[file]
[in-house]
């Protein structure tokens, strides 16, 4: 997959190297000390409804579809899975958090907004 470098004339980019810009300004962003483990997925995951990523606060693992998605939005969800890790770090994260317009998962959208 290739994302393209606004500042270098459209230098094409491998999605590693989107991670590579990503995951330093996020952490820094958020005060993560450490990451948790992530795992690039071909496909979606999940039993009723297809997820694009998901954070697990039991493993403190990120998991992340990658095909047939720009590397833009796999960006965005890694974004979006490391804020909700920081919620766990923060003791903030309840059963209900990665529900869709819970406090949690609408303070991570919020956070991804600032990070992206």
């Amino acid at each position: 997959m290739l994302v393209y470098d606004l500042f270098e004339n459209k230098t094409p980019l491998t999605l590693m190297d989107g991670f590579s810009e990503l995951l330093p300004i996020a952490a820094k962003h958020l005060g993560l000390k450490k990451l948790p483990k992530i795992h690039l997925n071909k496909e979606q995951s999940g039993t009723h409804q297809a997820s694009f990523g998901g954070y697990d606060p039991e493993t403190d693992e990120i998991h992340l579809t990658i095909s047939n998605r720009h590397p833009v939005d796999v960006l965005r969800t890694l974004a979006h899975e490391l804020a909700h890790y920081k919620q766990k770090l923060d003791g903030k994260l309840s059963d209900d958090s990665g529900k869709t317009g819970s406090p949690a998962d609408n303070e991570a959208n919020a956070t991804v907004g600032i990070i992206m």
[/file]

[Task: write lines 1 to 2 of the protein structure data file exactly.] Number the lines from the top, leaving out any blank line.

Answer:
[in-house]
């Protein structure tokens, strides 16, 4: 997959190297000390409804579809899975958090907004 470098004339980019810009300004962003483990997925995951990523606060693992998605939005969800890790770090994260317009998962959208 290739994302393209606004500042270098459209230098094409491998999605590693989107991670590579990503995951330093996020952490820094958020005060993560450490990451948790992530795992690039071909496909979606999940039993009723297809997820694009998901954070697990039991493993403190990120998991992340990658095909047939720009590397833009796999960006965005890694974004979006490391804020909700920081919620766990923060003791903030309840059963209900990665529900869709819970406090949690609408303070991570919020956070991804600032990070992206």